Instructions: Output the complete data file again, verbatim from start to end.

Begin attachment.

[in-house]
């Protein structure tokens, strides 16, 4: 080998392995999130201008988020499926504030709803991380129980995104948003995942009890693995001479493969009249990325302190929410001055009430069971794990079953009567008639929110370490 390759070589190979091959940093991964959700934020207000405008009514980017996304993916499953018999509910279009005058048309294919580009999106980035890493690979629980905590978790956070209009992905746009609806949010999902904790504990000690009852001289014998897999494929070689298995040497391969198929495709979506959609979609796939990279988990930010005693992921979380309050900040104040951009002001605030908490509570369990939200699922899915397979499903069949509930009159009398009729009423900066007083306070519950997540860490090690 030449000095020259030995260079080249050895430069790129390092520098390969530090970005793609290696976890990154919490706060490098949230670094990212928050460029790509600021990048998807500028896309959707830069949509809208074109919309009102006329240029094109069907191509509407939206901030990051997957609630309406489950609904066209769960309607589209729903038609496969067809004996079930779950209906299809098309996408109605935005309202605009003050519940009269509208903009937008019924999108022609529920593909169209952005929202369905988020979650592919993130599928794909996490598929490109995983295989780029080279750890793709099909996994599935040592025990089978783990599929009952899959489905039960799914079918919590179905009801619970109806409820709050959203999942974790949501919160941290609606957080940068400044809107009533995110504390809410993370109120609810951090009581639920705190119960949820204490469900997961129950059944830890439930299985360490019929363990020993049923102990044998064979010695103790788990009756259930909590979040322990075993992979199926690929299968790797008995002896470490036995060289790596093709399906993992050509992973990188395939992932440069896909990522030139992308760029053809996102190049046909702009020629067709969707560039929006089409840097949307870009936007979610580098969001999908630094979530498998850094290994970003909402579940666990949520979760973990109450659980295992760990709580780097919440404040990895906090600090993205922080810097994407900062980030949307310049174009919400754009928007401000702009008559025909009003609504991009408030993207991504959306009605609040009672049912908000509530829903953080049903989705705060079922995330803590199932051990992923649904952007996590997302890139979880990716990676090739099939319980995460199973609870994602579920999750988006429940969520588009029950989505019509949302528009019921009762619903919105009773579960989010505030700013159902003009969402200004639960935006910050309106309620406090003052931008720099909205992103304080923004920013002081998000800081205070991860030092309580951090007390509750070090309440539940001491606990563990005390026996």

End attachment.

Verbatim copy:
[in-house]
């Protein structure tokens, strides 16, 4: 080998392995999130201008988020499926504030709803991380129980995104948003995942009890693995001479493969009249990325302190929410001055009430069971794990079953009567008639929110370490 390759070589190979091959940093991964959700934020207000405008009514980017996304993916499953018999509910279009005058048309294919580009999106980035890493690979629980905590978790956070209009992905746009609806949010999902904790504990000690009852001289014998897999494929070689298995040497391969198929495709979506959609979609796939990279988990930010005693992921979380309050900040104040951009002001605030908490509570369990939200699922899915397979499903069949509930009159009398009729009423900066007083306070519950997540860490090690 030449000095020259030995260079080249050895430069790129390092520098390969530090970005793609290696976890990154919490706060490098949230670094990212928050460029790509600021990048998807500028896309959707830069949509809208074109919309009102006329240029094109069907191509509407939206901030990051997957609630309406489950609904066209769960309607589209729903038609496969067809004996079930779950209906299809098309996408109605935005309202605009003050519940009269509208903009937008019924999108022609529920593909169209952005929202369905988020979650592919993130599928794909996490598929490109995983295989780029080279750890793709099909996994599935040592025990089978783990599929009952899959489905039960799914079918919590179905009801619970109806409820709050959203999942974790949501919160941290609606957080940068400044809107009533995110504390809410993370109120609810951090009581639920705190119960949820204490469900997961129950059944830890439930299985360490019929363990020993049923102990044998064979010695103790788990009756259930909590979040322990075993992979199926690929299968790797008995002896470490036995060289790596093709399906993992050509992973990188395939992932440069896909990522030139992308760029053809996102190049046909702009020629067709969707560039929006089409840097949307870009936007979610580098969001999908630094979530498998850094290994970003909402579940666990949520979760973990109450659980295992760990709580780097919440404040990895906090600090993205922080810097994407900062980030949307310049174009919400754009928007401000702009008559025909009003609504991009408030993207991504959306009605609040009672049912908000509530829903953080049903989705705060079922995330803590199932051990992923649904952007996590997302890139979880990716990676090739099939319980995460199973609870994602579920999750988006429940969520588009029950989505019509949302528009019921009762619903919105009773579960989010505030700013159902003009969402200004639960935006910050309106309620406090003052931008720099909205992103304080923004920013002081998000800081205070991860030092309580951090007390509750070090309440539940001491606990563990005390026996």